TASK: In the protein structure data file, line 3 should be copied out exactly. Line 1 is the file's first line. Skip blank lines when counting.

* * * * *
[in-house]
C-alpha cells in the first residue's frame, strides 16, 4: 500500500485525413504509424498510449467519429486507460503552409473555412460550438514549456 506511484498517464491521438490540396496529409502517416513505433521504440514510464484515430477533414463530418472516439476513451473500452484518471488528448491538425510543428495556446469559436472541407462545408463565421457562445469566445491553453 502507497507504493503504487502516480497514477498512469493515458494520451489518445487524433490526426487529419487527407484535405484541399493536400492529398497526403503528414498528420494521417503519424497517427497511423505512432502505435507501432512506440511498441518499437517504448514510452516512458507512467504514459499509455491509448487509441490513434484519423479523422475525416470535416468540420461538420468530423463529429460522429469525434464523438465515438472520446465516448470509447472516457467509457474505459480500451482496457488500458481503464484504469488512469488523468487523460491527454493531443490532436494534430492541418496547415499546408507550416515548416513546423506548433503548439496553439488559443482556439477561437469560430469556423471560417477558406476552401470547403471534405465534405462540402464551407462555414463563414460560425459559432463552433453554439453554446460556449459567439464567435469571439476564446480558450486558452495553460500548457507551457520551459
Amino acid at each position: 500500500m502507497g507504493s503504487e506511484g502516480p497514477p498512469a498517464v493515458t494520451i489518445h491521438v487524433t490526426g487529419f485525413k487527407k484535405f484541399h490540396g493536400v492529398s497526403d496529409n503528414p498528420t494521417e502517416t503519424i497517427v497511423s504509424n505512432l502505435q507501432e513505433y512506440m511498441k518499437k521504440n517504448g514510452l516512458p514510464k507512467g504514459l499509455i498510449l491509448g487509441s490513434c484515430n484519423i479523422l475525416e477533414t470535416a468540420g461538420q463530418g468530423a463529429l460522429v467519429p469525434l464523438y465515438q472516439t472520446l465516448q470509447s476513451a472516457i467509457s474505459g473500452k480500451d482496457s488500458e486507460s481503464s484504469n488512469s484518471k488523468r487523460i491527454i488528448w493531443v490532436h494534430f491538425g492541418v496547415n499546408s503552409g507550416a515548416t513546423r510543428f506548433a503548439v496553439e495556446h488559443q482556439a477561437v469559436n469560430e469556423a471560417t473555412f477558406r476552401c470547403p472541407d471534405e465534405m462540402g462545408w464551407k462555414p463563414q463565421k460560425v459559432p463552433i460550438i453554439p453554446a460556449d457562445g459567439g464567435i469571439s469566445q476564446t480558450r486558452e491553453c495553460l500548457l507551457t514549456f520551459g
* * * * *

Amino acid at each position: 500500500m502507497g507504493s503504487e506511484g502516480p497514477p498512469a498517464v493515458t494520451i489518445h491521438v487524433t490526426g487529419f485525413k487527407k484535405f484541399h490540396g493536400v492529398s497526403d496529409n503528414p498528420t494521417e502517416t503519424i497517427v497511423s504509424n505512432l502505435q507501432e513505433y512506440m511498441k518499437k521504440n517504448g514510452l516512458p514510464k507512467g504514459l499509455i498510449l491509448g487509441s490513434c484515430n484519423i479523422l475525416e477533414t470535416a468540420g461538420q463530418g468530423a463529429l460522429v467519429p469525434l464523438y465515438q472516439t472520446l465516448q470509447s476513451a472516457i467509457s474505459g473500452k480500451d482496457s488500458e486507460s481503464s484504469n488512469s484518471k488523468r487523460i491527454i488528448w493531443v490532436h494534430f491538425g492541418v496547415n499546408s503552409g507550416a515548416t513546423r510543428f506548433a503548439v496553439e495556446h488559443q482556439a477561437v469559436n469560430e469556423a471560417t473555412f477558406r476552401c470547403p472541407d471534405e465534405m462540402g462545408w464551407k462555414p463563414q463565421k460560425v459559432p463552433i460550438i453554439p453554446a460556449d457562445g459567439g464567435i469571439s469566445q476564446t480558450r486558452e491553453c495553460l500548457l507551457t514549456f520551459g